The deed of trust recordable instrument 28b illustrated in FIGS. 7A-7C can include similar sections as the recordable mortgage instrument 28a. For example, the deed of trust recordable instrument 28b illustrated in FIGS. 7A-7C includes the date section 29a, the lender section 29c, the loan section 29d, the transfer of rights of property section 29e including the legal description section 29f, the adjustable rate and negative amortization section 29g, the adjustable rate and limited assumption rider section 29h, the occupancy section 29i, an escrow section 29j, the condominium section 29k, the planned unit development section 29l, the lender's prior consent section 29m, the due on sale section 29n, the default section 29o, the remedies section 29p, the other terms section 29q, the acknowledgement section 29r, the signatures section 29s including the language 29u referencing the associated non-recordable deed of trust instrument, and the instrument information section 29t. The recordable deed of trust instrument 28b also includes a grantors section 29v and a trustee section 29w.

As noted above, the middle pages of the recordable mortgage instrument 28a and the recordable deed of trust instrument 28b can be optional. For example, the blank instruments 28a and 28b included in FIGS. 5A-5C and 7A-7C include three pages. When the instruments 28a and 28b are filled in with transaction-specific information, however, the completed instruments 28a and 28b, as shown in FIGS. 6A-6B and 8A-8B, may include only 2 pages since the middle pages can be eliminated. The middle pages are eliminated based on the occurrence of one or more situations. For example, if a mortgage transaction or a deed of trust transaction includes a substantially short legal description and does not include an adjustable rate and negative amortization, an adjustable rate and limited assumption rider, occupancy conditions, an escrow, a condominium rider, a planned unit development rider, or a lender's prior consent, the middle pages of the sample recordable mortgage instrument 28a and the sample recordable deed of trust instrument 28b may be able to be eliminated.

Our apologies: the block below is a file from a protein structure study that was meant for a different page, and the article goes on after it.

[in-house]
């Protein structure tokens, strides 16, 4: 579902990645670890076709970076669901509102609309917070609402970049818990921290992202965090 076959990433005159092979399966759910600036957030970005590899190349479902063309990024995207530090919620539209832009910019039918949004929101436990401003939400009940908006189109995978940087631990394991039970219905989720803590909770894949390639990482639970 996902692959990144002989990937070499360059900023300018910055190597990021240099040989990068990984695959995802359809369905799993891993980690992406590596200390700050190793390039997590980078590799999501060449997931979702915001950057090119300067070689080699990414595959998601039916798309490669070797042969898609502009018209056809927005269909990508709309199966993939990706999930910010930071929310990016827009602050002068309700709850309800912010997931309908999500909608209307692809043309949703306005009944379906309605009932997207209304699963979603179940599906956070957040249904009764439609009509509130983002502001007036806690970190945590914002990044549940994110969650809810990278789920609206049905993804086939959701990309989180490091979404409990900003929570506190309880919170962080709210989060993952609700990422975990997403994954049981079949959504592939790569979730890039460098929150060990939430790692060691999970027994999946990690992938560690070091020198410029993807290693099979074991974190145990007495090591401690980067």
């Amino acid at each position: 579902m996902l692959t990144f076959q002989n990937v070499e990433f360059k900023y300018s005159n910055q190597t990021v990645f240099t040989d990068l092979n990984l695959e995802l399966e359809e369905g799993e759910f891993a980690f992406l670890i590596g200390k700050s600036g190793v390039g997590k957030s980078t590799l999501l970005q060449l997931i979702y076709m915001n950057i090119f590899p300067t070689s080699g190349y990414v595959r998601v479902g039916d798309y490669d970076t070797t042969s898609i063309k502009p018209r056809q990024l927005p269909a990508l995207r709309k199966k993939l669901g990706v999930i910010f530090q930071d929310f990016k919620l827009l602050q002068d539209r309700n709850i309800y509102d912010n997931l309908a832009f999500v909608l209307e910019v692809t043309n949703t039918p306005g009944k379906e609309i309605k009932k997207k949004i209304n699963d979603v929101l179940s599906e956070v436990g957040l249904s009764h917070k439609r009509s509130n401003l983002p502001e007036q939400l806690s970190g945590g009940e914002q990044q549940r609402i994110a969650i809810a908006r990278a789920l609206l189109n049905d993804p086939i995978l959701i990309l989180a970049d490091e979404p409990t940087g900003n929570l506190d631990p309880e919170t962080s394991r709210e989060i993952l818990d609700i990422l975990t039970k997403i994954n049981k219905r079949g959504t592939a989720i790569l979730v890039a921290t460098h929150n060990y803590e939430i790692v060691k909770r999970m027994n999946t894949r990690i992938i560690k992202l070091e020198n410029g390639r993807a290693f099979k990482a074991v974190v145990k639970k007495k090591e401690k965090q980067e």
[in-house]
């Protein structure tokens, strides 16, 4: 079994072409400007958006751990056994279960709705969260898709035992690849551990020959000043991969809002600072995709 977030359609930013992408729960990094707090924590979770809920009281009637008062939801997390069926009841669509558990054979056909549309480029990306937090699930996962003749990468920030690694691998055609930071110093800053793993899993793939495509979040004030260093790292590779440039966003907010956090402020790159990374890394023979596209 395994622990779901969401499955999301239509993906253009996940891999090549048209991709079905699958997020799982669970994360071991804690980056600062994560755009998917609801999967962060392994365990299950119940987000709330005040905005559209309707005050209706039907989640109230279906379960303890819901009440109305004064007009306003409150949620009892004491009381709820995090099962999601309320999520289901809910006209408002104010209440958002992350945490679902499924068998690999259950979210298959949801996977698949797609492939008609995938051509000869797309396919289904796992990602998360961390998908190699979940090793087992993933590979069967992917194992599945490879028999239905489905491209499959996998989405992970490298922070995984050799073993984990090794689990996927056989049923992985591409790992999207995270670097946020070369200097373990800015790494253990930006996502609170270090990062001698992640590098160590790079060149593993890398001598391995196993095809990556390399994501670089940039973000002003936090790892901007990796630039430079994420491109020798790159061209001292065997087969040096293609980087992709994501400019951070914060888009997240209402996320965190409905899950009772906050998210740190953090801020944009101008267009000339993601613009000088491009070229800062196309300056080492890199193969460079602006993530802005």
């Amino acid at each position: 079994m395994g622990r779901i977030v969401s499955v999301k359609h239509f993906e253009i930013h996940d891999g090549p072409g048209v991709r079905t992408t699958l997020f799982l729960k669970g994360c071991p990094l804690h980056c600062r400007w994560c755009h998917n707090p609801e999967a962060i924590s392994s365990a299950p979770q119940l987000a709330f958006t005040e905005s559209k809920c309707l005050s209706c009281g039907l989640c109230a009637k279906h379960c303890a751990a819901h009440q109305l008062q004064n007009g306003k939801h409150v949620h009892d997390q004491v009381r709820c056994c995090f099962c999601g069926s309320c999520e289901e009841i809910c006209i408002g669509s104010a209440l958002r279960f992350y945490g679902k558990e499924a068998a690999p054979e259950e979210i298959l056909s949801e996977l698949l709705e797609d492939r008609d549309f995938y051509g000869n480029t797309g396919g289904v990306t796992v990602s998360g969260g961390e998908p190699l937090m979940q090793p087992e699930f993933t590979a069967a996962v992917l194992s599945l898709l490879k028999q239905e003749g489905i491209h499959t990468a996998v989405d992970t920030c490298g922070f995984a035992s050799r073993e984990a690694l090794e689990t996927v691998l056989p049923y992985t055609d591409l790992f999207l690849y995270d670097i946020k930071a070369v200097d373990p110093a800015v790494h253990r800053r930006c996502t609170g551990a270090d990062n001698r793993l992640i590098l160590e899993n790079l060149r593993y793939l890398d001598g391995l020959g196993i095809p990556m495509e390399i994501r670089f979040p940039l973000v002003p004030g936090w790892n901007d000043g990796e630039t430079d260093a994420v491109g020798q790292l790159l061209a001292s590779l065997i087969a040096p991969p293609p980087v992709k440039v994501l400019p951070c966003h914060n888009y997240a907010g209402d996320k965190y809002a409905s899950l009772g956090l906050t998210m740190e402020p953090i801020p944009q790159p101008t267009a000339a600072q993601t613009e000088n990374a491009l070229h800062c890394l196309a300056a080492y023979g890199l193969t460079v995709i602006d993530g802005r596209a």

In some embodiments, the middle page (e.g., unneeded sections) can be manually eliminated from a recordable instrument 28. In other embodiments, the middle page (e.g., unneeded sections) can be automatically eliminated from a recordable instrument 28. For example, as described above, a recordable instrument 28 can include a dynamic document that includes logic that eliminates unused or unneeded sections from an instrument before generating a final version of the instrument (e.g., printing a hardcopy of the instrument).

As shown in FIGS. 5A-8B, the recordable instrument 28 includes binding and material legal provisions that set forth rights and obligations of the parties. The recordable instrument is one part of a two-part mortgage. The second part of the two-part mortgage is the non-recordable instrument. Binding legal provisions in the recordable instrument 28 can include, for example, loan sections 28d and 29d, which recite the maximum principal amount secured by the loan and the items secured by the transaction. Similarly, the transfer of rights in the property sections 28e and 29e state what is being conveyed in the transaction (e.g., the legal description of the property associated with the transaction). It should be understood that the recordable instrument is considered a part of the mortgage and, when executed, becomes part of a single binding agreement. The recordable instrument 28 is not merely a cover sheet or recordation sheet that provides brief details of a transaction (e.g., names and addresses of parties involved in the transaction) and which by itself has little impact on the parties' rights and obligations and does not form part of the agreement to which the parties are bound.